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The Respecting Yourself and Others Online workshop was created to provide tweens and young teens with strategies and knowledge that will help them respect themselves, respect others and respect the space when using social media.
Television watching should be a fun and relaxing activity for kids and adults alike—but too often it’s a source of family conflict.
If you’re concerned about television, banning it isn’t a practical solution. Instead, you need to learn to co-exist with television by managing how much your kids watch, and what.
This tutorial aims to teach students essential digital literacy skills through simulating their favourite online experiences.
In this lesson, students will learn about the concept of branded content and will learn to differentiate between branded images and videos and non-branded images and videos in online and offline contexts through a series of questions and discussions.
The Responding to Online Hate guide assists law enforcement personnel, community groups and educators in recognizing and countering hateful content on the Internet – especially as it pertains to youth.
In this lesson, students consider the role of snack foods in a healthy diet. The teacher then guides them on a tour of popular sites aimed at children, where the class identifies and classifies the advertising encountered there and looks at how the food products being advertised fit – or don’t fit – in the food groups found in the Canada Food Guide. Students then play the game Co-Co’s AdverSmarts to understand some of the techniques used by online food marketers and then create their own mock website promoting a healthy diet.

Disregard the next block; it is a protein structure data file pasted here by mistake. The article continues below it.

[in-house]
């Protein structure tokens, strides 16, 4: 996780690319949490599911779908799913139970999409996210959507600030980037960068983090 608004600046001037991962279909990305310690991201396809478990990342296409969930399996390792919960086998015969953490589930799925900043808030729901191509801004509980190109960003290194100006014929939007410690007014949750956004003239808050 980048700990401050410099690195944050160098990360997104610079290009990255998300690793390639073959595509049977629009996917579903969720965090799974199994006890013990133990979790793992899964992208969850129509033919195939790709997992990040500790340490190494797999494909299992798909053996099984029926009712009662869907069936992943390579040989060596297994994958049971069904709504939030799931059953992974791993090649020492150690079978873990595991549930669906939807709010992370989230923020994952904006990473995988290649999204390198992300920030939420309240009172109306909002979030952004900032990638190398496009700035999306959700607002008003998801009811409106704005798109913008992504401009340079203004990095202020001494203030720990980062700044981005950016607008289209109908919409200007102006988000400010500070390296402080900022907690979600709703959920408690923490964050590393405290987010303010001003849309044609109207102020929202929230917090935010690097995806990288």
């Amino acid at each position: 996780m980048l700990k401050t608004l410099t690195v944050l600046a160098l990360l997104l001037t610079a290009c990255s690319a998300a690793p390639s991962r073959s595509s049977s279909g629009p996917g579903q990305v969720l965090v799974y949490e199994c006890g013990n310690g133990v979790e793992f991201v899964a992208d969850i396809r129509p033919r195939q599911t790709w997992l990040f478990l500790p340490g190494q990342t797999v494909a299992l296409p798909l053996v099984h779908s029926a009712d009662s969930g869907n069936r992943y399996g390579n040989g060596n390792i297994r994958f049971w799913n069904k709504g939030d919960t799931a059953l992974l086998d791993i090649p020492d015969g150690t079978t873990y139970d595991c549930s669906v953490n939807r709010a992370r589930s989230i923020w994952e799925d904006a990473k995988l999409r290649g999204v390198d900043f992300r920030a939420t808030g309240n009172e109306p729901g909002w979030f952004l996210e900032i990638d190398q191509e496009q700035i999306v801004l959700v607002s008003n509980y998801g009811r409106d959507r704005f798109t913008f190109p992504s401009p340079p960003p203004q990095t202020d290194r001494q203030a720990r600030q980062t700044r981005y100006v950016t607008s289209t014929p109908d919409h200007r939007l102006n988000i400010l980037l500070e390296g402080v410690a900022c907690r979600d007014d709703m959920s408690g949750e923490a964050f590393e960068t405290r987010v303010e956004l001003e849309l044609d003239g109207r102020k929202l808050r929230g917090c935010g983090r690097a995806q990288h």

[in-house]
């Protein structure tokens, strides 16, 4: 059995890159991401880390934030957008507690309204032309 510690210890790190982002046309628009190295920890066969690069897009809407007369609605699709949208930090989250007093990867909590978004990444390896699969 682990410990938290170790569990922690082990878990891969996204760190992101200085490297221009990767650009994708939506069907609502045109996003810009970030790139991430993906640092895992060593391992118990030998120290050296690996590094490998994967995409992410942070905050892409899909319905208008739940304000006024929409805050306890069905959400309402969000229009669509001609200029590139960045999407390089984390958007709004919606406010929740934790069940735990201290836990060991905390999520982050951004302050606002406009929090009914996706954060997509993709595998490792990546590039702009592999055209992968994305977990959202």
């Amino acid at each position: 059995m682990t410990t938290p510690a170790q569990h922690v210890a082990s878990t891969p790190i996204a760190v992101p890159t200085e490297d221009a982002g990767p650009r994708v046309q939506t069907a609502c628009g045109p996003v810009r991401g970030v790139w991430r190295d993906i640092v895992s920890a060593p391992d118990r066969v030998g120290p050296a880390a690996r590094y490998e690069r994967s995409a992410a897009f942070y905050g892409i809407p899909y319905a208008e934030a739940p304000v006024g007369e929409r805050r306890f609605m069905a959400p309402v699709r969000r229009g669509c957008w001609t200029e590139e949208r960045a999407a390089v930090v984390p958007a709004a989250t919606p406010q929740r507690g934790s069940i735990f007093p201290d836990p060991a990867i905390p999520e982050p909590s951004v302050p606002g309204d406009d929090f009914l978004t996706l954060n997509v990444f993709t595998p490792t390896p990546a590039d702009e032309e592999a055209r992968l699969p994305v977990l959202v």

This lesson is designed to help students determine the validity of information that is presented to them on the Internet.
The following lesson offers an analytical frameworkteachers, media specialists and parents may use with children andstudents of various ages, to help them understand the process bywhich news is constructed.
In this lesson, students compare humour on television to humour in their own lives.
This unit helps students become more aware of the media’s use of hype and its influence on them.
Students will consider the use of the Internet as a research tool and learn how to use search engines more effectively. They then apply these new found skills to investigating popular myths about sexuality and contraception.
In this lesson, students use a Web-based activity to help them think critically about how to determine the quality of Web resources.
This lesson helps students understand how self-image can influence lifestyle choices.
This lesson helps students become more aware of the stereotypes associated with portrayals of students and teachers on TV. (It is also a good follow-up to the elementary lesson TV Stereotypes.)